May

1

There is an article circulating on Twitter. I'm sure it's selling ink for Forbes. It plays into the politics of providing additional government supports for higher-priced coal and nuclear. But it's based on faulty analysis.

There is no debate among industry participants. Wind and solar have had a significant impact on power markets (energy markets). Market-clearing prices in Europe, United Kingdom, the United States have declined. As more wind and solar resources are added, prices decline further. This phenomenon explains why independent power producers struggle for margin. It also explains why coal and nuclear plants are seeking additional government supports to stay in business. They will tell anyone willing to listen, coal and nuclear are not competitive without new subsidies (their initial capital costs were fully subsidized).

Here's the author's trickery. He completely ignores power market dynamics. He jumps to the end of the utility value chain, focuses on the final retail price of electricity, and falsely concludes the villains are wind and solar.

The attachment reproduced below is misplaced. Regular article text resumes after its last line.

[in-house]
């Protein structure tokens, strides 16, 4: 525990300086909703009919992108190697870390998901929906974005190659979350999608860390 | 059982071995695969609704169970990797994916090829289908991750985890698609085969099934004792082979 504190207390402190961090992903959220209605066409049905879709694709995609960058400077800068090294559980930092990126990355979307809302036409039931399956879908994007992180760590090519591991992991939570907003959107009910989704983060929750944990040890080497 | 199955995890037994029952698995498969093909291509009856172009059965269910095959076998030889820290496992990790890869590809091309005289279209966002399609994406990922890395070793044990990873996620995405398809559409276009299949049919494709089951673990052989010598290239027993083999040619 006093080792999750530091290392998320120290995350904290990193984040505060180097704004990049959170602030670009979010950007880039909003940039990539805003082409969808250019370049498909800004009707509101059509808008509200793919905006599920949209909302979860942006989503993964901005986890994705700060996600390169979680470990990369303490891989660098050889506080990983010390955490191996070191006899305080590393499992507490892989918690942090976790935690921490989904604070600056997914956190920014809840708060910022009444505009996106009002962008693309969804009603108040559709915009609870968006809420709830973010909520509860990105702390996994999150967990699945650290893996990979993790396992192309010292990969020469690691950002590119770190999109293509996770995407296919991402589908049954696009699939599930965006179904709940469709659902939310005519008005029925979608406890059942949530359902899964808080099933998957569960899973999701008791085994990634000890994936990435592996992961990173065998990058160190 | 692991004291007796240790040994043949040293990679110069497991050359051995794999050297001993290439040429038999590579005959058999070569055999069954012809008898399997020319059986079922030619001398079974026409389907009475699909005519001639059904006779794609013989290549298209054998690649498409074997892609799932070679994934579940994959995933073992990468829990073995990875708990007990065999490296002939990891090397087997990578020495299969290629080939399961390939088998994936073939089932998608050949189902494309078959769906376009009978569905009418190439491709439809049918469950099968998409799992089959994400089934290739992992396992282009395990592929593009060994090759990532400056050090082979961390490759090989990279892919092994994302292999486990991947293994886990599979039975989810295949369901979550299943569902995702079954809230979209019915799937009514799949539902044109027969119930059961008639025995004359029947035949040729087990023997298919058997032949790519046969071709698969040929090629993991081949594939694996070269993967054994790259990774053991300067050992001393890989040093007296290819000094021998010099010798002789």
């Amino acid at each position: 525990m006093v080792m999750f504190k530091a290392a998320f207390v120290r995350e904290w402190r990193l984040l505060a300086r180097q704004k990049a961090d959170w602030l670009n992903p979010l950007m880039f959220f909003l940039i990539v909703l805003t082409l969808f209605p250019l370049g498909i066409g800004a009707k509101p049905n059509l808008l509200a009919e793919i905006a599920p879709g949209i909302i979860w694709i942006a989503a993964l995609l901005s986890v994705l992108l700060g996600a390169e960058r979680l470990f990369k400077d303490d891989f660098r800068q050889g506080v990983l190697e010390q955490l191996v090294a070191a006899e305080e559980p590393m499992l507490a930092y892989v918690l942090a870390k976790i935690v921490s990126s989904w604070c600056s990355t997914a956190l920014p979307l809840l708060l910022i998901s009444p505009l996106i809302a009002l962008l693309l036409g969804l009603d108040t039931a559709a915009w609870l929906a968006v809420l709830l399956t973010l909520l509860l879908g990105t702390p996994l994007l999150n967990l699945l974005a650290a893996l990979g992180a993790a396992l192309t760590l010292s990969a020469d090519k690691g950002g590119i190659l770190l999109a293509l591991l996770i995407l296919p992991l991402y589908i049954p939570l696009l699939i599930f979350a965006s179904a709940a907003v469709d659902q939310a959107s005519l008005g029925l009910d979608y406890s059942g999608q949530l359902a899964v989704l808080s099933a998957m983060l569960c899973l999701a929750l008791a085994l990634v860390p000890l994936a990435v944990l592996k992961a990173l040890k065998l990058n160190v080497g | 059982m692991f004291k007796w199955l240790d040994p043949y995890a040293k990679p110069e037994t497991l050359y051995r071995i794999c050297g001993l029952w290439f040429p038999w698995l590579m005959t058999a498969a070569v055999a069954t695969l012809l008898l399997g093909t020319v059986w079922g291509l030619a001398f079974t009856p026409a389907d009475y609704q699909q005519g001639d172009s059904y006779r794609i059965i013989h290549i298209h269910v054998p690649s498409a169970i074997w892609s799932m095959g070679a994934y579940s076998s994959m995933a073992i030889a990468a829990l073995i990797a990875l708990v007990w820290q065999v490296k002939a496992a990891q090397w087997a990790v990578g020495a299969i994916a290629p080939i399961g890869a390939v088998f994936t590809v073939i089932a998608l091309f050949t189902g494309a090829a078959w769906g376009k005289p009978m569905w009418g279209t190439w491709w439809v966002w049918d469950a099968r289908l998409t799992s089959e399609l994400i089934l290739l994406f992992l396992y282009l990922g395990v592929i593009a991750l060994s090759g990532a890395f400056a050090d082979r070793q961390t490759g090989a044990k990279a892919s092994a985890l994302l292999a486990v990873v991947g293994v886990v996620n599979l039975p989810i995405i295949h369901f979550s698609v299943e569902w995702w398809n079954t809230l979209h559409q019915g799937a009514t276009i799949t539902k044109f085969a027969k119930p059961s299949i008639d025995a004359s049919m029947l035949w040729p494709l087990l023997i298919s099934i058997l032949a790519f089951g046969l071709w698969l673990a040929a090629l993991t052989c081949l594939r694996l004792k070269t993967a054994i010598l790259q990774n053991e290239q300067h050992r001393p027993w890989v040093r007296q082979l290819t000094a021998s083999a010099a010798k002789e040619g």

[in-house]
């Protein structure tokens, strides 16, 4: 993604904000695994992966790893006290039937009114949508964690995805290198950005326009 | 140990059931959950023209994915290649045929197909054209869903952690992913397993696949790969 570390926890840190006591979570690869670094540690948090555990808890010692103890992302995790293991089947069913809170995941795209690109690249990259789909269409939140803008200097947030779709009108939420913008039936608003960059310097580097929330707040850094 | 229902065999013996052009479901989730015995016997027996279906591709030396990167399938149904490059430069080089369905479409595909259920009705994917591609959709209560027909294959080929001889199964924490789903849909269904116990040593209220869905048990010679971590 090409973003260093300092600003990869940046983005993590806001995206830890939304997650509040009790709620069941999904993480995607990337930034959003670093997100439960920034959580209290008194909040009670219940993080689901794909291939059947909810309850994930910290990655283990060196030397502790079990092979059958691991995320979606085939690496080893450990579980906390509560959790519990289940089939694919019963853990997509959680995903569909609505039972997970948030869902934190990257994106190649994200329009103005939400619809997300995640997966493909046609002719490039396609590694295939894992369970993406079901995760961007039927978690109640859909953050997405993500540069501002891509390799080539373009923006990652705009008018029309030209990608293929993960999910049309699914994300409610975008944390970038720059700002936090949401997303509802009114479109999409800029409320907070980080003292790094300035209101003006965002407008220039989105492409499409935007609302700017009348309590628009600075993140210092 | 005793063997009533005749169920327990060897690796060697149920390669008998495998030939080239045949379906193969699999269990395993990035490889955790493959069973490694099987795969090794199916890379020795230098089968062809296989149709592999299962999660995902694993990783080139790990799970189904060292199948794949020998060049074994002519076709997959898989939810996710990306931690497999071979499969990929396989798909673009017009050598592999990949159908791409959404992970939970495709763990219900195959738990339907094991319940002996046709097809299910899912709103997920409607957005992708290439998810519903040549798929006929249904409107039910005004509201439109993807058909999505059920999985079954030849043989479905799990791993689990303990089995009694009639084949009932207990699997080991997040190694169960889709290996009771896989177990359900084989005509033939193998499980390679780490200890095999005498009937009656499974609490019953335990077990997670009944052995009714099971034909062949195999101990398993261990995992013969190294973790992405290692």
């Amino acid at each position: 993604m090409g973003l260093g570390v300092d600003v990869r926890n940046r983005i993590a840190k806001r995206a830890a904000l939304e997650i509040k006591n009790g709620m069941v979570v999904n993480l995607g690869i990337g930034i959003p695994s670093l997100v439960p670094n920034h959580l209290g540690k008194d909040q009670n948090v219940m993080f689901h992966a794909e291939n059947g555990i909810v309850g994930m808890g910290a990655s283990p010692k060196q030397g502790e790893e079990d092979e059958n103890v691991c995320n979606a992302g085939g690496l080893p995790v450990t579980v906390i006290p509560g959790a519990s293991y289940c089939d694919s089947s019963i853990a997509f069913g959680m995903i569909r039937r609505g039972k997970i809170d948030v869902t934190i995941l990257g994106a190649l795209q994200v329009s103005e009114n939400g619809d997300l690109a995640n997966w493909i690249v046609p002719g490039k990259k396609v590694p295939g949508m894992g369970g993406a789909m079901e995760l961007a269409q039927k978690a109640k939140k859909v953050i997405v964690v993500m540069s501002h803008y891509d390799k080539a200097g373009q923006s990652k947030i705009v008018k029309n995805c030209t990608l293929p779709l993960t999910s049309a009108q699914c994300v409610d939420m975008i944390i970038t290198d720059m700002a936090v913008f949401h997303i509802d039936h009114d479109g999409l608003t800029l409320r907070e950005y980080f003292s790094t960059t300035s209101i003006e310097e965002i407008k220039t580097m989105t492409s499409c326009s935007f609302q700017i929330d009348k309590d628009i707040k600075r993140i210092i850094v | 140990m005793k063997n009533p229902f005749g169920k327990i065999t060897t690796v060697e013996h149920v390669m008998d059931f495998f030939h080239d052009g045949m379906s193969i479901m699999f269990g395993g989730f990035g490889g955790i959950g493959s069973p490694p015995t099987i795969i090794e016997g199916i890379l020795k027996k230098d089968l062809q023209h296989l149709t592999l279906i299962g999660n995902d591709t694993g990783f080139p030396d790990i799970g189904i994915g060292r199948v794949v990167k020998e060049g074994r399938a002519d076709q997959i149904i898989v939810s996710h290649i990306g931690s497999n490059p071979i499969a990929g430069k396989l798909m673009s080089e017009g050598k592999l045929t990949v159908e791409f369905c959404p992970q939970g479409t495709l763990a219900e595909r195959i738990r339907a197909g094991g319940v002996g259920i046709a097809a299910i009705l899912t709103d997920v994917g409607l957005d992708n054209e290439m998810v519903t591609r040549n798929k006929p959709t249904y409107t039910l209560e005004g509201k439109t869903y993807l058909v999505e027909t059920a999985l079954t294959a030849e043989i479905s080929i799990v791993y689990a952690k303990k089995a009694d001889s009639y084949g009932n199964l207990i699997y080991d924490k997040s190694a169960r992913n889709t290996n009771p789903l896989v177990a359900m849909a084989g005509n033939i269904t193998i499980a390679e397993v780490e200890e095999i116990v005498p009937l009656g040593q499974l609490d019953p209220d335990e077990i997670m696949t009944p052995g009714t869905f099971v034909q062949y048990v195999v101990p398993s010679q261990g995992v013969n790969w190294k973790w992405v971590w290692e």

What the author doesn't tell readers is that electricity prices (not energy prices) are heavily regulated all over the world, including Europe and the United States. When deciding on the price of electricity, regulators include the market price of energy and add much more (state and local taxes, fees, reliability costs, infrastructure costs, bad debt, line maintenance, operations, management costs, union costs, pension costs, guaranteed utility margins, and so on). While energy prices have been declining, regulated costs have been increasing.

It turns out the villain is not the market; it's the regulators. The other villain is the publication of faulty analysis.


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